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The French Shore Tapestry of Conche, N.L. rivals the famed Bayeaux Tapestry


On a recent trip to Newfoundland and Labrador, my wife and I ventured to the end of the Viking Trail to visit the UNESCO World Heritage Site of L’Anse aux Meadows. There are few roads in this remote area. Most visitors retrace their route back down Highway 430 to Deer Lake where the trail begins. But you can also explore the isolated French Shore on the northeastern side of the Great Northern Peninsula. There are many reasons to take this alternate route, not the least of which is to view a work that rivals the famed Bayeaux Tapestry in size and colour.

Found in the tiny community of Conche, the French Shore Tapestry was the brainchild of artist Jean Claude Roy and his wife Christina. She’s a native Newfoundlander and he’s from France, so they split their time between the two places. Roy was familiar with his country’s famous Bayeaux Tapestry that depicts William the Conqueror’s Norman conquest of England. He came up with the idea of creating something similar to depict the history of the French Shore.

Embroidery has always been an important pastime on the French Shore; Roy had no problem convincing locals to sign on to the project, perhaps not realizing the magnitude of the undertaking. With Roy designing the tapestry, his wife in charge of coordinating the numerous local embroiderers, and with more than 20,000 hours of stitching, they finished the tapestry in 2010. It’s now displayed in the former Grenfell Mission house, which is now the French Shore Interpretation Centre.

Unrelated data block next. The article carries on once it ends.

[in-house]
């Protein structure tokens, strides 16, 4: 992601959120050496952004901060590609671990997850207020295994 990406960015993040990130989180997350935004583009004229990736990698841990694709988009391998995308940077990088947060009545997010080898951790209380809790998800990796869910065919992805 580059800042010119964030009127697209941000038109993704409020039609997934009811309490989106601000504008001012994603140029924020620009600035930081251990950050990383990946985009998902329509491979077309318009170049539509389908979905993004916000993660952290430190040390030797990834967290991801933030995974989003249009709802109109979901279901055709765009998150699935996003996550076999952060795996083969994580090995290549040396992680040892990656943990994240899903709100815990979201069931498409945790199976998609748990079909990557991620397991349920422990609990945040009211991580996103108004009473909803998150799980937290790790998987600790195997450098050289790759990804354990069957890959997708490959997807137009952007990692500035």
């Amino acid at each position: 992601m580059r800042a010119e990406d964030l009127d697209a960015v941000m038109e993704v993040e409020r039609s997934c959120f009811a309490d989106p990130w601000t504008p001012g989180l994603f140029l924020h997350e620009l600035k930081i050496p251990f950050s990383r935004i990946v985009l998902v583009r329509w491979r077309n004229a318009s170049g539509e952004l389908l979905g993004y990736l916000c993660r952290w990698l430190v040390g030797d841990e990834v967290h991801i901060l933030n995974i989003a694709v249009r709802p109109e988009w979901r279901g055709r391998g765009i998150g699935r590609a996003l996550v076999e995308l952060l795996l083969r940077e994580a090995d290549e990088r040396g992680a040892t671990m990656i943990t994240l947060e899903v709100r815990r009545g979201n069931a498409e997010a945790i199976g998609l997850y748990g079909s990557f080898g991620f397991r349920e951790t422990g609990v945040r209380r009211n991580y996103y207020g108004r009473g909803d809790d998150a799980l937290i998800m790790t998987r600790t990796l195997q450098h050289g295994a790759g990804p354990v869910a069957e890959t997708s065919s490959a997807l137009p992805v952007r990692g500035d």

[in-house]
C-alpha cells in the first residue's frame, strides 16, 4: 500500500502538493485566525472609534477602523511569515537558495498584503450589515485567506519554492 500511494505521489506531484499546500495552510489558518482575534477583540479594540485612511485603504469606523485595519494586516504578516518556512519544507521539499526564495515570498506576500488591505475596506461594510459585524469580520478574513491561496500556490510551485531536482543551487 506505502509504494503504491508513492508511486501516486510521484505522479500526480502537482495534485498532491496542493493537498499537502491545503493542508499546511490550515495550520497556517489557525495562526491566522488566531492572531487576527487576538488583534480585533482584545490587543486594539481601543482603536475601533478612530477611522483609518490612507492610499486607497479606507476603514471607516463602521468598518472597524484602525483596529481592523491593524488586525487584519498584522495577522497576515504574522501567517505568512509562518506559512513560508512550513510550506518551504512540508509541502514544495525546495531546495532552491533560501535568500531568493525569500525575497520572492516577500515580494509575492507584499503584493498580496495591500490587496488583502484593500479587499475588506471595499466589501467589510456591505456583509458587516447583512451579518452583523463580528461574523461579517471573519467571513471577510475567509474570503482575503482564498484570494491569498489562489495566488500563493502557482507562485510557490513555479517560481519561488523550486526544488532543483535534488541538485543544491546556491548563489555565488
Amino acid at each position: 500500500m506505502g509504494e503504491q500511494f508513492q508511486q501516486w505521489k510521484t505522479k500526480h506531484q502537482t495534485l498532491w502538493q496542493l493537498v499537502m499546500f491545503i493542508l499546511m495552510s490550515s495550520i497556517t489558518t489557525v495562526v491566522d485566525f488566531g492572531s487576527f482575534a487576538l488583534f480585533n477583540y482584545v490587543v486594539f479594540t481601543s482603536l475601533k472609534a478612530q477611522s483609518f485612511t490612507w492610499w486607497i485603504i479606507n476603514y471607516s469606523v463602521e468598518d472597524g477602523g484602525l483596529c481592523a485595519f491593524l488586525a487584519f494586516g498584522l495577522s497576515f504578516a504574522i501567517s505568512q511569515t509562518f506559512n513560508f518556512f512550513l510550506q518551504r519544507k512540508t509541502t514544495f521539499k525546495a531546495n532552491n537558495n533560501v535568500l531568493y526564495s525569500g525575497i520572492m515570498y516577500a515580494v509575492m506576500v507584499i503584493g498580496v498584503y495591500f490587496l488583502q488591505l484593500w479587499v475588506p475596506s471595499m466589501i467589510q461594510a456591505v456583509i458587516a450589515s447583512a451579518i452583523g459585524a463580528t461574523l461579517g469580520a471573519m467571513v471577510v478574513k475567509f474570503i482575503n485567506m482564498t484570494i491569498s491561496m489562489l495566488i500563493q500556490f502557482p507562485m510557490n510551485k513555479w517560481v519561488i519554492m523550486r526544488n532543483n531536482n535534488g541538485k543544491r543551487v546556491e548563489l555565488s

Hooked rugs from cottage industry.

To get to Conche, leave the Viking Trail just past the St. Anthony airport and take Highway 432 as far as the turn off to the village of Roddickton, some 14 kilometres along. In Roddickton, the 24-kilometre dead end road to Conche begins. Until recently, roads didn’t connect the isolated coastal communities; the road to Conche has only been recently paved. Outside the village there’s a short path to an observation tower, which has majestic views of the peninsula below and the Grey Islands offshore.

Descending into Conche, you can’t miss the bright green interpretation centre, which houses many items of interest, including some of the famous hooked rugs of the Grenfell Medical Mission’s cottage craft industry.

But the star is the breathtaking 69-metre tapestry. I’ve visited the Bayeaux Tapestry in Normandy, but it’s not remotely like the experience of seeing the French Shore Tapestry in Conche. The Bayeaux Tapestry is so popular that you must get on a moving sidewalk to see it, which means no lingering over details. And although well restored, the Bayeaux Tapestry is almost a thousand years old and shows its age. The French Shore Tapestry is bright and vibrant, and you have a good chance of having it all to yourself when you visit.

The French Shore Tapestry tells the story of this area of Newfoundland in a chronological sequence that starts in prehistory before human habitation and progresses through the First Nations, the Vikings, the European fishery and colonization, up to the present. It depicts many slices of local history, broadening our understanding of how the people of Conche maintained their ties with France long after British rule began.

While the tapestry is ample reason to visit, there are many other interesting things to see along the way. Newfoundlanders on the Great Northern Peninsula have long used the land alongside roads to create community vegetable gardens. These are fenced in to keep the moose out and often have interesting scarecrows or other folk art. The ones along Route 432 are among the best I’ve seen.

Another unique attraction on Route 433 to Roddickton is the underground salmon pool where salmon, migrating upstream, disappear into a natural tunnel on Beaver Brook. There is no other place where this is known to happen. Find it down a 2.3-kilometre gravel road followed by a short hike through a partial old-growth forest to the pool at the entrance to the tunnel. It’s a beautiful spot. We saw some large Atlantic salmon awaiting their turn to go upstream.

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